For mobile developers with scale, performance-based advertising has been a massive revenue opportunity. Performance pricing now accounts for 65% of all ad revenue achieved in digital, including desktop and mobile. Advertisers and marketers understand the obvious benefits of cost per install (CPI) campaigns, for example, which comprise more than 25% of today's total US mobile ad revenue. Formats like this - which result in installs, coupon redemption, phone calls, store visits, and more - provide instant and measurable ROI. Mobile developers have rightfully taken advantage of the push, selling their ad inventory to performance marketers at a premium.
But should mobile developers only consider performance-based campaigns? What about brand advertising and the benefits of a more diverse mobile strategy? There is real value to the latter. Consider the following.
Brand marketers have traditionally used high-touch platforms like linear television, print, and radio to drive top-line visibility and interest among audiences over time. Increasingly, however, brand dollars are shifting to digital - and mobile, specifically. According to a December 2016 study by Gartner, nearly two-thirds of today's marketing executives will increase spending on digital advertising this year. This is driven by mobile, with nearly half of advertisers increasing ad spend there by at least 25%. Advertisers are funding these increases by shifting more and more money away from traditional brand ad channels.
As the shift occurs, mobile developers are well-positioned to see big increases in brand dollars that were previously unavailable. The doors to new demand sources have opened; they're not siloed off to premium broadcast networks anymore. And mobile, with programmatic delivering advanced capabilities for audience targeting and data measurement, brand marketers have more of an opportunity to find and "buy" specific audiences across mobile apps and services than with other mediums. This has created a dynamic where Words with Friends or Kim Kardashian Hollywood is as valuable as linear TV programming. But to take advantage, developers need to be actively seeking these dollars by choosing the right ad tech partners. An all-performance ad strategy limits their ability to do that and leaves money on the table.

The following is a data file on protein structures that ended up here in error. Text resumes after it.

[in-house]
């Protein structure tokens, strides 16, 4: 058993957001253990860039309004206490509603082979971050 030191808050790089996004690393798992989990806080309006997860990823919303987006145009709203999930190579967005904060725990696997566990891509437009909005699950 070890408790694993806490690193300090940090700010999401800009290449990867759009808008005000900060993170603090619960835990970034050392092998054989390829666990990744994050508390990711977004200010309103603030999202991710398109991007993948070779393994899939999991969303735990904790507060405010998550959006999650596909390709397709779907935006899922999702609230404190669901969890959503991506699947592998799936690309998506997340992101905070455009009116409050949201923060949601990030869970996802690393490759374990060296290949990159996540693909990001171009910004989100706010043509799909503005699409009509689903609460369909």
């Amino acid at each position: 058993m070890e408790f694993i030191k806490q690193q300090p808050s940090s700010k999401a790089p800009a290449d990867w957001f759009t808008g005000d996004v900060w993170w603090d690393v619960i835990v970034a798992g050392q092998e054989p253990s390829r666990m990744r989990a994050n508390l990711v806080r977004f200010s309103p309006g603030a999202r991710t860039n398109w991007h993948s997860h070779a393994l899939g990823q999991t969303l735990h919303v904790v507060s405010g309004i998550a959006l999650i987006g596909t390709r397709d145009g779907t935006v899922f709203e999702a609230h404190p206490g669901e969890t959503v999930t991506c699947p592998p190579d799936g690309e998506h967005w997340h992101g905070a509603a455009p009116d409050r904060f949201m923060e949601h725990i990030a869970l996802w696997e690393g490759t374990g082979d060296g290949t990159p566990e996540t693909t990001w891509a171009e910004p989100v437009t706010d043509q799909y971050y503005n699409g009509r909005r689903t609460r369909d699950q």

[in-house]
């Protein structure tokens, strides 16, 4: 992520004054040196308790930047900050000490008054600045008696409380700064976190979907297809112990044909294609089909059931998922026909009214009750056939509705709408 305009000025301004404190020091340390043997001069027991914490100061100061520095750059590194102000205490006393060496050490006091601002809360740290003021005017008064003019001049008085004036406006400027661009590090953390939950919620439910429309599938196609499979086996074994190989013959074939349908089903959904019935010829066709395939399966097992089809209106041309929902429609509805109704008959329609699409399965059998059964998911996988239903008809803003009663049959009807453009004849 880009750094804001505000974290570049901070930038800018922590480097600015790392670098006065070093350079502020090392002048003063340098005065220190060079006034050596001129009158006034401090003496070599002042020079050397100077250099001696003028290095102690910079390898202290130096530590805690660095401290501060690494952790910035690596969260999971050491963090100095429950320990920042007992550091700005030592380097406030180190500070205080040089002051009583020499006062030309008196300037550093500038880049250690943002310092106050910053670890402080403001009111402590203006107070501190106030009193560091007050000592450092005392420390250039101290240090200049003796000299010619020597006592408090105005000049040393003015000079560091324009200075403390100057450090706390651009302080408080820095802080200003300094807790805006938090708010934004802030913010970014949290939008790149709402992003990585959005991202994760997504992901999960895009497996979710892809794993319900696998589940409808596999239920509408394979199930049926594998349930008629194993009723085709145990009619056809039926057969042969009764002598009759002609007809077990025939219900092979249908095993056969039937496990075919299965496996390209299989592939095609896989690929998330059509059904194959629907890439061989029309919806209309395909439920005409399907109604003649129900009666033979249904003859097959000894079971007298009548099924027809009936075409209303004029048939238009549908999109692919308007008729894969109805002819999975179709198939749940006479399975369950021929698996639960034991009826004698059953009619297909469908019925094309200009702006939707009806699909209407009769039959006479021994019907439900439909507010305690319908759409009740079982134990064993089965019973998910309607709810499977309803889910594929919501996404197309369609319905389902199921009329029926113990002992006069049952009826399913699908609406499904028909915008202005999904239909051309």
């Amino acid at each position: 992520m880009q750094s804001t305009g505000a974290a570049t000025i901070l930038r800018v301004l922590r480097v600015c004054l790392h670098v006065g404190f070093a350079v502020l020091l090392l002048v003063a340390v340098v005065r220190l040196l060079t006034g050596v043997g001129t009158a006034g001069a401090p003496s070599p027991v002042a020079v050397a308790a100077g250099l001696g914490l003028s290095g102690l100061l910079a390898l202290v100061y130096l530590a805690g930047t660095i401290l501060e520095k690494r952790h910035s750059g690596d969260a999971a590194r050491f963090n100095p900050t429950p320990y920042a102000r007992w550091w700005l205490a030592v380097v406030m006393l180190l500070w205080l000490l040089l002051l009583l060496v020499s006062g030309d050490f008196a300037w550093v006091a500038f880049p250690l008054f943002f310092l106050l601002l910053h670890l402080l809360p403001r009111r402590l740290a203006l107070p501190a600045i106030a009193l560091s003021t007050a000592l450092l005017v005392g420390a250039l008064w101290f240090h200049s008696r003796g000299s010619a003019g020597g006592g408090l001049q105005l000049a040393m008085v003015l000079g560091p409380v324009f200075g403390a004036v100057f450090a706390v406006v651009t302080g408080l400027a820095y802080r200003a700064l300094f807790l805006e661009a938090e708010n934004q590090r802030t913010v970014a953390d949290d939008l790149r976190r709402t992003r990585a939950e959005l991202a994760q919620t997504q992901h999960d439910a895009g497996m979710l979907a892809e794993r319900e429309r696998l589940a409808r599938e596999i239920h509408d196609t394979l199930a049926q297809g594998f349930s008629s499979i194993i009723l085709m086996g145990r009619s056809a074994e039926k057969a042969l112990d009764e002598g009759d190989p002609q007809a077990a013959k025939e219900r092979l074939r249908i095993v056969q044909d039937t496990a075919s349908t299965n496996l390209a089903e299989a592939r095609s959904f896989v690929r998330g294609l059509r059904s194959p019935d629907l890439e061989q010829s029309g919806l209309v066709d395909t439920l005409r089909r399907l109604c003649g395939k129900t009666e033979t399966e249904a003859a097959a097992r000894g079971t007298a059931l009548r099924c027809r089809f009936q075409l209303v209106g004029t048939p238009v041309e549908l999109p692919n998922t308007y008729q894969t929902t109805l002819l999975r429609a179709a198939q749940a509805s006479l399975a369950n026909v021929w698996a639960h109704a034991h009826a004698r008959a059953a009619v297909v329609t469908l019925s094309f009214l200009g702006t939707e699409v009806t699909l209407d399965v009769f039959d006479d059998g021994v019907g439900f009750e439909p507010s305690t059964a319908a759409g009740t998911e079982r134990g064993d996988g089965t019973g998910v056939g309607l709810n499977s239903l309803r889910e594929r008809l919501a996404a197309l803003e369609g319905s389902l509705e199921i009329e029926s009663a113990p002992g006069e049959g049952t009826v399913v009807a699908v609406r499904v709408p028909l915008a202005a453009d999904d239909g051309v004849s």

Any ad, when done the right way - incorporating rich media, interesting creative, and personalization - can deliver real value to consumers. However, even quality experiences can have negative or zero value if there is perceived redundancy. Keep in mind, US mobile users now spend five hours per day on their devices. If mobile developers are featuring repetitive ad experiences during that period, from the copy to the creative, end-users do not respond in kind. Ad fatigue is a real phenomenon, and dependency on a single approach will cause it, driving down overall performance.
For this reason, it's critical to diversify a mobile ad strategy. Having multiple ad experiences on a mobile site or within a mobile app, while more challenging to navigate logistically, is more effective over the long term. It will deliver a more varied service to end-users, boosting metrics across the board. A varied, hybrid mix of formats makes all boats rise. And CPM-based advertising in particular offers a range of interesting and unique creative formats - from gamification to rewarded video - that can break up the uniformity.
At the end of the day, performance ads in mobile are table stakes for today's developers. But brand campaigns must also be considered when developing an effective ad monetization strategy. Not only because more brand budgets are shifting to mobile, but because a multitude of mobile experiences will lead to healthier metrics, whether CPM, CPC, or CPI.
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